Infrared technique could open the door to large-scale fabrication of efficient photovoltaics

Perovskite solar cells (PSCs) have been the ‘hot topic’ in photovoltaics for a decade. Conversion efficiencies of close to 24% have been achieved in the lab, but questions of stability, reproducibility, and cost, as well as the absence of any reliable large-area deposition methods have limited their commercial viability.

But now, a group of researchers at EPFL in Switzerland are working to change that. Writing in a new issue of Materials Today [DOI: 10.1016/j.mattod.2019.11.003], they report on the use of Flash Infrared Annealing (FIRA) to rapidly produce efficient, stable perovskite solar cells.

FIRA shares many characteristics with thermal annealing techniques already used to grow pure crystal phases for the semiconductor industry. It works by using a short IR pulse to rapidly nucleate a perovskite film from a precursor solution, without the need for a high-temperature scaffold. The high speed and relatively low processing temperatures mean that FIRA is compatible with large-area deposition techniques, like roll-to-roll processing. For PSCs, it could offer a practical route to scaling-up production.

The researchers first annealed a layer of TiO2 using multiple FIRA cycles over a period of 10 minutes, and then spin-coated a novel perovskite compound onto the substrate. The perovskite layer was composed of formamidinium lead iodide, combined with small amounts of cesium. They also added guanidinium, which decreased the surface energy by providing enhanced hydrogen bonding. This led to a more uniform, compact perovskite film. A low-temperature post-treatment with tetrabutylammonium iodide (TBAI) further improved the film’s long-term stability. Synthesis of the perovskite film took just 1.6 seconds, and was shown to retain its performance for at least one month.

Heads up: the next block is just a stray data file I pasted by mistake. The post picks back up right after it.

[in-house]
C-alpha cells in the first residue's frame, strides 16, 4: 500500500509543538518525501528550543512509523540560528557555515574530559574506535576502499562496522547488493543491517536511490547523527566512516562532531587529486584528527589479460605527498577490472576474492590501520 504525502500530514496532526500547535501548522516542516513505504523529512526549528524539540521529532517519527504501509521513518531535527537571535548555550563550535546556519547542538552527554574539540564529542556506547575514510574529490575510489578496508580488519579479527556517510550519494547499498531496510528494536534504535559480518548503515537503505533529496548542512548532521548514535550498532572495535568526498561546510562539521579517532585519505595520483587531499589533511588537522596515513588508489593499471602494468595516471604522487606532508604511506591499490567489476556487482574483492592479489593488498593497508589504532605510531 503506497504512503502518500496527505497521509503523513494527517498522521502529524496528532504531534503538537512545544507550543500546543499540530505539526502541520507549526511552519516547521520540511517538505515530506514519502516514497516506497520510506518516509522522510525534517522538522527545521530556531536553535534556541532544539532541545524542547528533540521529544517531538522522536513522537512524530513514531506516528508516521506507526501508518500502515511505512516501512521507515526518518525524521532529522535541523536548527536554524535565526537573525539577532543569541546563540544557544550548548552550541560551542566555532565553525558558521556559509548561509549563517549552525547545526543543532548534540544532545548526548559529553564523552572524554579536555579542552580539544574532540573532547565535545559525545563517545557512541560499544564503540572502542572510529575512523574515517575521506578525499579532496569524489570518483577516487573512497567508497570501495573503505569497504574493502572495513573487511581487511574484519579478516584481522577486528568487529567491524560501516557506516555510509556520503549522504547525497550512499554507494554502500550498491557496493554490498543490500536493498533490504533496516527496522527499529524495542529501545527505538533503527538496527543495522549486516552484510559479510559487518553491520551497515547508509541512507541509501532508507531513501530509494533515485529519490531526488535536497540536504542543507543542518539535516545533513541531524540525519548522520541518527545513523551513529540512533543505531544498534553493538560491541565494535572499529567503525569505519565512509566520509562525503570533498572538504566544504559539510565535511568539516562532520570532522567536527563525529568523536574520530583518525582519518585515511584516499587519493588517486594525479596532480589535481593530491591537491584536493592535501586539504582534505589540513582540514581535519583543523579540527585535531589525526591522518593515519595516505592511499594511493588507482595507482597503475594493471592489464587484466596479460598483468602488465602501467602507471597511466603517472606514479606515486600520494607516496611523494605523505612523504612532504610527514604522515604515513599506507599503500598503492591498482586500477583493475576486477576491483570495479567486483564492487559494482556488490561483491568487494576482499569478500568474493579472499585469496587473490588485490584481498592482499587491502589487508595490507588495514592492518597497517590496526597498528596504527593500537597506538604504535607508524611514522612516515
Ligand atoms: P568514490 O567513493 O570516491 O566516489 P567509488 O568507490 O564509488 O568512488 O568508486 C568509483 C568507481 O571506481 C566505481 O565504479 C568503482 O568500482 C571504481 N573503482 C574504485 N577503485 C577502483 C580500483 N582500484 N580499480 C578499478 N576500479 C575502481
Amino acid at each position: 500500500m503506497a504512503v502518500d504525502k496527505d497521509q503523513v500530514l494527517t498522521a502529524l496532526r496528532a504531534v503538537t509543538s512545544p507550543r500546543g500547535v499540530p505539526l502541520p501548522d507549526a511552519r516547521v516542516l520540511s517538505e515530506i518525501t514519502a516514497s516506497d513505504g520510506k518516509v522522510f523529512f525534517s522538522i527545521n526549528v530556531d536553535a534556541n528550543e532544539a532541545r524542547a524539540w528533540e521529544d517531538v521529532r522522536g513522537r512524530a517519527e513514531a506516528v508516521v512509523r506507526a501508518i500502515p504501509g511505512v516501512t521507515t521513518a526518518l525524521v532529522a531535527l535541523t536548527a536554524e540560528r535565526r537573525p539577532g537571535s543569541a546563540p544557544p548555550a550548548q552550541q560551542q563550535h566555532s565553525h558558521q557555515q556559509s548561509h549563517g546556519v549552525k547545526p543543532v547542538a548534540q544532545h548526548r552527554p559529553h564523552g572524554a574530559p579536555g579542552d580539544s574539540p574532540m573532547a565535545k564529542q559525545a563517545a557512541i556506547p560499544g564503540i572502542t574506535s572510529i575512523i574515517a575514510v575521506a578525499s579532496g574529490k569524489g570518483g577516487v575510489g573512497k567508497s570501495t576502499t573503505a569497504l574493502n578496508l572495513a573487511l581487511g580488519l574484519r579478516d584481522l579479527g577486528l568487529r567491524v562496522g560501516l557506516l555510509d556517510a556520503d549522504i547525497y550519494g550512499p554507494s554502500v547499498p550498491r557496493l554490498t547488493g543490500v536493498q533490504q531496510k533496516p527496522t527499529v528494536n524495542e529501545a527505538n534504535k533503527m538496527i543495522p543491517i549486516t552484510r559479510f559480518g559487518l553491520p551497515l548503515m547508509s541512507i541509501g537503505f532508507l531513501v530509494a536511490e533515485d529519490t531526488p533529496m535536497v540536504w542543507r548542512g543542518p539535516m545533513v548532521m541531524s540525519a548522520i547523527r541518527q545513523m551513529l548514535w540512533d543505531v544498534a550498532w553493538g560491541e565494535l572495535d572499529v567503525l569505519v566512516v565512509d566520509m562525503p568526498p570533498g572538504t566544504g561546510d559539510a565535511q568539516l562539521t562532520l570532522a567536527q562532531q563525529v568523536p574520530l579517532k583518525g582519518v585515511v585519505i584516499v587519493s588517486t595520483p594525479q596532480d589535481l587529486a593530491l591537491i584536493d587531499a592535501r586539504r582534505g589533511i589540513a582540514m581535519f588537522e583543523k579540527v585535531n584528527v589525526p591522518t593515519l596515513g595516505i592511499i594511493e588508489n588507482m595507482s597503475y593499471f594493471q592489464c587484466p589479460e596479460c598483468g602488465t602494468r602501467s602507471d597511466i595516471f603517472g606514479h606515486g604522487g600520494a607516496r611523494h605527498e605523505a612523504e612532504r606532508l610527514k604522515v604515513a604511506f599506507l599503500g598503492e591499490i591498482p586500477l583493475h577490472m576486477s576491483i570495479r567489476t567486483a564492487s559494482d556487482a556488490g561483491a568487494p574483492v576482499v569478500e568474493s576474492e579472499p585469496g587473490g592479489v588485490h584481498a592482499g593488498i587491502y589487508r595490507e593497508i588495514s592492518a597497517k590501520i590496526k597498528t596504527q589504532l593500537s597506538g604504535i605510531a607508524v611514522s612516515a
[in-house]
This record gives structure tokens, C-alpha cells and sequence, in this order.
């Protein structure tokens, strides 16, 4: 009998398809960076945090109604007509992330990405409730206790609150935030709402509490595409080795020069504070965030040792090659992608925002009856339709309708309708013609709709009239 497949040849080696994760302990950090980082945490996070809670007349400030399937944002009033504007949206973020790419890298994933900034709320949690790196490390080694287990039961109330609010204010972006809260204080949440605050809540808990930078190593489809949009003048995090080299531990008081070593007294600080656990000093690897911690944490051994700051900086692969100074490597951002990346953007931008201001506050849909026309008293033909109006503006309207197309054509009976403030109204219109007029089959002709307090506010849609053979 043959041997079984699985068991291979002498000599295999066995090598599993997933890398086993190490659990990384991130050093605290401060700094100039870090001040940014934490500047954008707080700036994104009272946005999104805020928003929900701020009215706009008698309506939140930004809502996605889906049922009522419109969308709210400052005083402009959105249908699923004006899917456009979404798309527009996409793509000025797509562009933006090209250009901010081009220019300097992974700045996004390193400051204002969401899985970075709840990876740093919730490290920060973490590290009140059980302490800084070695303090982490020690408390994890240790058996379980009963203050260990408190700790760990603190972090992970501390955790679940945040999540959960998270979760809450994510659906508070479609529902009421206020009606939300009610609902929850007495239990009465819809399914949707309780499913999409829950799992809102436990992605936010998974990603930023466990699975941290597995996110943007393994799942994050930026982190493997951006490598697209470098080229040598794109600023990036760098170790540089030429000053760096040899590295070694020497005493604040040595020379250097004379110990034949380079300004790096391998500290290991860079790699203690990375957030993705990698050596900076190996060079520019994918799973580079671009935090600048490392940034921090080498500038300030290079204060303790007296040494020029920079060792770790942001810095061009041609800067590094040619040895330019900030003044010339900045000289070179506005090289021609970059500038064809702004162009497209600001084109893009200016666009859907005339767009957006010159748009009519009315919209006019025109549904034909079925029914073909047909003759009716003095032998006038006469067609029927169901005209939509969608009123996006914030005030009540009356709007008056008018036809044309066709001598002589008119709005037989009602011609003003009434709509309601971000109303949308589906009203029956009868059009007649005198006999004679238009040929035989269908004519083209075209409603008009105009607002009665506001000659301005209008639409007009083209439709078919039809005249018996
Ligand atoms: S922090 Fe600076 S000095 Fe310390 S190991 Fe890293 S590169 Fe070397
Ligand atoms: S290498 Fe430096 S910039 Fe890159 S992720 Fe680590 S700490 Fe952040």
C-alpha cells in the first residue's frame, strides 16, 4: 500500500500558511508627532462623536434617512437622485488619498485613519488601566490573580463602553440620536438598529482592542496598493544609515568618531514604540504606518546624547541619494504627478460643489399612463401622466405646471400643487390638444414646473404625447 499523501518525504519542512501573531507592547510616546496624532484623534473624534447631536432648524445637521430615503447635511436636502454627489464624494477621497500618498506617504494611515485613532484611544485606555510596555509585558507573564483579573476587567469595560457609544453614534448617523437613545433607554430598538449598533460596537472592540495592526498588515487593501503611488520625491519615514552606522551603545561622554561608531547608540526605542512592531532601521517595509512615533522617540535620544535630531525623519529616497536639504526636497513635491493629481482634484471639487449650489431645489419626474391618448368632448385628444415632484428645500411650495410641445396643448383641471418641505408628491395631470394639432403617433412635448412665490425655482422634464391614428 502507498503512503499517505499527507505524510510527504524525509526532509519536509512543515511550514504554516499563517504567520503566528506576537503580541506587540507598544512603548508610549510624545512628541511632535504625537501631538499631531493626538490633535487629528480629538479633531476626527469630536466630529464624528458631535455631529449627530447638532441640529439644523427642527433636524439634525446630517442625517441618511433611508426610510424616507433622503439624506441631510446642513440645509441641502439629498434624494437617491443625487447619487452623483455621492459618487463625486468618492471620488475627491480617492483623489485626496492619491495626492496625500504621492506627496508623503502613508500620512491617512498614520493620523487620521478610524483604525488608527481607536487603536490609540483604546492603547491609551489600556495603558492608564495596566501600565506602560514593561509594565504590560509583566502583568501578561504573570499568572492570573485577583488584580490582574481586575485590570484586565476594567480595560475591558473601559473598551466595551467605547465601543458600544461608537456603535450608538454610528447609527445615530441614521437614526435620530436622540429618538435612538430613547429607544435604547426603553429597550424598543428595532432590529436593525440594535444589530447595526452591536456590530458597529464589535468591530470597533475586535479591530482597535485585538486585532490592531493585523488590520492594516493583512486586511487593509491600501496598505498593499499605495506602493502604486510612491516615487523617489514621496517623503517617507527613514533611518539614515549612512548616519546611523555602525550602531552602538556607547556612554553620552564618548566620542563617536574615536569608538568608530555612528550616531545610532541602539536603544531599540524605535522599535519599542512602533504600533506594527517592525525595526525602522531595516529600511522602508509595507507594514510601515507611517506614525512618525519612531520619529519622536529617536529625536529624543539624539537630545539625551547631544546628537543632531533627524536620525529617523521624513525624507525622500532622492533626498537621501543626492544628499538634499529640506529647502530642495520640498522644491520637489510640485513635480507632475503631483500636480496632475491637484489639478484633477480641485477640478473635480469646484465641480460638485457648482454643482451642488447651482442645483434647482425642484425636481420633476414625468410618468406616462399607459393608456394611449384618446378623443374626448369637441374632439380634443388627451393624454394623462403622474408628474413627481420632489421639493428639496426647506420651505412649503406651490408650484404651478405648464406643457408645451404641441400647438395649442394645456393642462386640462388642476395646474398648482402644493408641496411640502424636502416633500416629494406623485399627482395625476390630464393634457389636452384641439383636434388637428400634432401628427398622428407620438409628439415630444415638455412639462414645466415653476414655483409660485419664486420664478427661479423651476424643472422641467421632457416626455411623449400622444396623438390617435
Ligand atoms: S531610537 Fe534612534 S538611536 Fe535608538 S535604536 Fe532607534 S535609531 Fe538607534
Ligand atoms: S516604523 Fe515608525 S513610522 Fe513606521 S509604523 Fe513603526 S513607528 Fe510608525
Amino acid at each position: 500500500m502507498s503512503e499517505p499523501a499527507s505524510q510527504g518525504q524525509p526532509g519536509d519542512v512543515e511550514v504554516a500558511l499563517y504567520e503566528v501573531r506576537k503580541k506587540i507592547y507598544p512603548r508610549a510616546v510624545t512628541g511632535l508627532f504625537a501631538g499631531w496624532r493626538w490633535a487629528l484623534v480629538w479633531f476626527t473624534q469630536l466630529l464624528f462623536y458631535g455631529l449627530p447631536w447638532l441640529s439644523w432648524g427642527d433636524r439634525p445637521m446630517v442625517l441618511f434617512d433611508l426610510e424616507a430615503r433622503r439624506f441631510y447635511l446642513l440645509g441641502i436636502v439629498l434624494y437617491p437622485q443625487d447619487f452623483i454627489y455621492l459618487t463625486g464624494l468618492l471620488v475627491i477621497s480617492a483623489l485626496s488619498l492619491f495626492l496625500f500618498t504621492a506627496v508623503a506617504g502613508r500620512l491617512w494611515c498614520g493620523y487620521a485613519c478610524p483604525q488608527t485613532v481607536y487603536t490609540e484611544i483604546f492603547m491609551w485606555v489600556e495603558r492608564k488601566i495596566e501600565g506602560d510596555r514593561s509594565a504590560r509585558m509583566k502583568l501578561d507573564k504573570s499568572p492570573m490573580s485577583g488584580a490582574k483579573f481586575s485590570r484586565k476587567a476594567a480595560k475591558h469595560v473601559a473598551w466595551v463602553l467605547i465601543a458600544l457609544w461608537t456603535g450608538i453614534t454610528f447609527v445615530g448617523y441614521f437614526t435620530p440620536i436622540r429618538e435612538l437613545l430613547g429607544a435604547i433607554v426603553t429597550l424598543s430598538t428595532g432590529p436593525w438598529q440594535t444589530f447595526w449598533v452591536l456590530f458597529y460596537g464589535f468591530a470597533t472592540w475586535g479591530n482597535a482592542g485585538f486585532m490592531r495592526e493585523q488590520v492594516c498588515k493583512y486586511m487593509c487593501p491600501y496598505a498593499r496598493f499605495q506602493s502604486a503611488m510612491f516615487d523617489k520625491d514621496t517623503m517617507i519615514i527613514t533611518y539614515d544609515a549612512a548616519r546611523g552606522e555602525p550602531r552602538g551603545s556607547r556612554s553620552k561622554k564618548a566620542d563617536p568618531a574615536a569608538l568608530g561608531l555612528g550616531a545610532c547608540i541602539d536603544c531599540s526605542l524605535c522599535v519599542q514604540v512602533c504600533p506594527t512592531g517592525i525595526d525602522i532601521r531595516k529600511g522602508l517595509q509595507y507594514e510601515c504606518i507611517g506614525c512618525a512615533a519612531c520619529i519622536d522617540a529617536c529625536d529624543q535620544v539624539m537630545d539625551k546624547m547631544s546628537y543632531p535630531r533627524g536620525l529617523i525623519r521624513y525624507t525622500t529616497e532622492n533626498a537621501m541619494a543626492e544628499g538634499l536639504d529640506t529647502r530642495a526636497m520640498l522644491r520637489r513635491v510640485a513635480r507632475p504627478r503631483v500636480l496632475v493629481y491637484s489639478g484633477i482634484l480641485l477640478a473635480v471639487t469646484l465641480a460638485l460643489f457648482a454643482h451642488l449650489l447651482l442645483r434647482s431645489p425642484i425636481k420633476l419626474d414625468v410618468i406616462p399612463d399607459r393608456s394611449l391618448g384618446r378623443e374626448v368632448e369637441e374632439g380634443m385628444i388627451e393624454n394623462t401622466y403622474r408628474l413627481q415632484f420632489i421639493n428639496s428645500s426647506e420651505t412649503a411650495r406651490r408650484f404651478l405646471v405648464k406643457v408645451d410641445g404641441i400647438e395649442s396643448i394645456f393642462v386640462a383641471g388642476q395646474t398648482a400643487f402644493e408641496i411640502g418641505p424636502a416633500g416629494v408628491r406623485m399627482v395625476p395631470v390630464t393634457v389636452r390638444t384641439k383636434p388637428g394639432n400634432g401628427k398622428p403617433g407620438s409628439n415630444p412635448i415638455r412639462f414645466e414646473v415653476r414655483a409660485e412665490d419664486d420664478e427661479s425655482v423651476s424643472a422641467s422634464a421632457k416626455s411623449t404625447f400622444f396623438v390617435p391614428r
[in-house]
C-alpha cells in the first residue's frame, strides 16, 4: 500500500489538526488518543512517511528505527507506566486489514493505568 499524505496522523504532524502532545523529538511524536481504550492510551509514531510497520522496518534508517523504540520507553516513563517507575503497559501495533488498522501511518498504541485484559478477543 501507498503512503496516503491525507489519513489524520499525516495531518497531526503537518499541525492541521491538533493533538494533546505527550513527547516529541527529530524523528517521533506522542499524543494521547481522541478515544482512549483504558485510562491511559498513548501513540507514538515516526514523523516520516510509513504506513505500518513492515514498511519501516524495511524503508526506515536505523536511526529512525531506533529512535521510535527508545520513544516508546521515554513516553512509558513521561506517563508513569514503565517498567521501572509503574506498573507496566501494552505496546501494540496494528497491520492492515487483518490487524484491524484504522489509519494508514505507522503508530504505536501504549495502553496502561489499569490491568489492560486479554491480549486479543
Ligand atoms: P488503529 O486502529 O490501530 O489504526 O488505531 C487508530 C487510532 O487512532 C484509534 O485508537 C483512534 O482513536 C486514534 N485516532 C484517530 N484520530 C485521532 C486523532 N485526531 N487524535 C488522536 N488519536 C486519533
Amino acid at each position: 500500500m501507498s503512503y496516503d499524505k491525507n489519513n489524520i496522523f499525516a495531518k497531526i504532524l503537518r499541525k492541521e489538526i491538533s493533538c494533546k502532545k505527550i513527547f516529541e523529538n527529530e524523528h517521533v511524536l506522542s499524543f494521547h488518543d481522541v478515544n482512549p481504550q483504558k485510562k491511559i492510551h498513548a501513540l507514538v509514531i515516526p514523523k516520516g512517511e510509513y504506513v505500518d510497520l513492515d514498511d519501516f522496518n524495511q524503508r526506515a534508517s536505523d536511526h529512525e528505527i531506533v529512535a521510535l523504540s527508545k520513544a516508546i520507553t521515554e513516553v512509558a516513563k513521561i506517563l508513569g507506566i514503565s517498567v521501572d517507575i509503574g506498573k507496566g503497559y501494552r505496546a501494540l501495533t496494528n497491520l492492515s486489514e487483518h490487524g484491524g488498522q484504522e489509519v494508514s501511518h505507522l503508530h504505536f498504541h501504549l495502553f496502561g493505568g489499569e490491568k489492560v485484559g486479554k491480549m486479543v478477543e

Devices made in this manner displayed power conversion efficiencies of over 20%, which the authors say demonstrates “that FIRA can be used as a standard method for fast production, high performance and highly reproducibly manufactured devices”. The shorter annealing time reduces the energy requirements for the process, while also speeding it up. In a separate Materials Today paper [DOI: 10.1016/j.mattod.2019.04.021], the same authors report that their FIRA method has “only 8% of the environmental impact and 2% of the fabrication cost of the perovskite active layer” compared to the antisolvent method currently used to produce thin films for lab-scale cells. Although this second study looked at a different perovskite composition, taken together, these results suggest that FIRA has huge potential as a practical fabrication route for PSCs.


Sandy Sánchez, José Jerónimo-Rendon, Michael Saliba, Anders Hagfeldt. “Highly efficient and rapid manufactured perovskite solar cells via Flash Infrared Annealing”, Materials Today, Article in Press. DOI: 10.1016/j.mattod.2019.11.003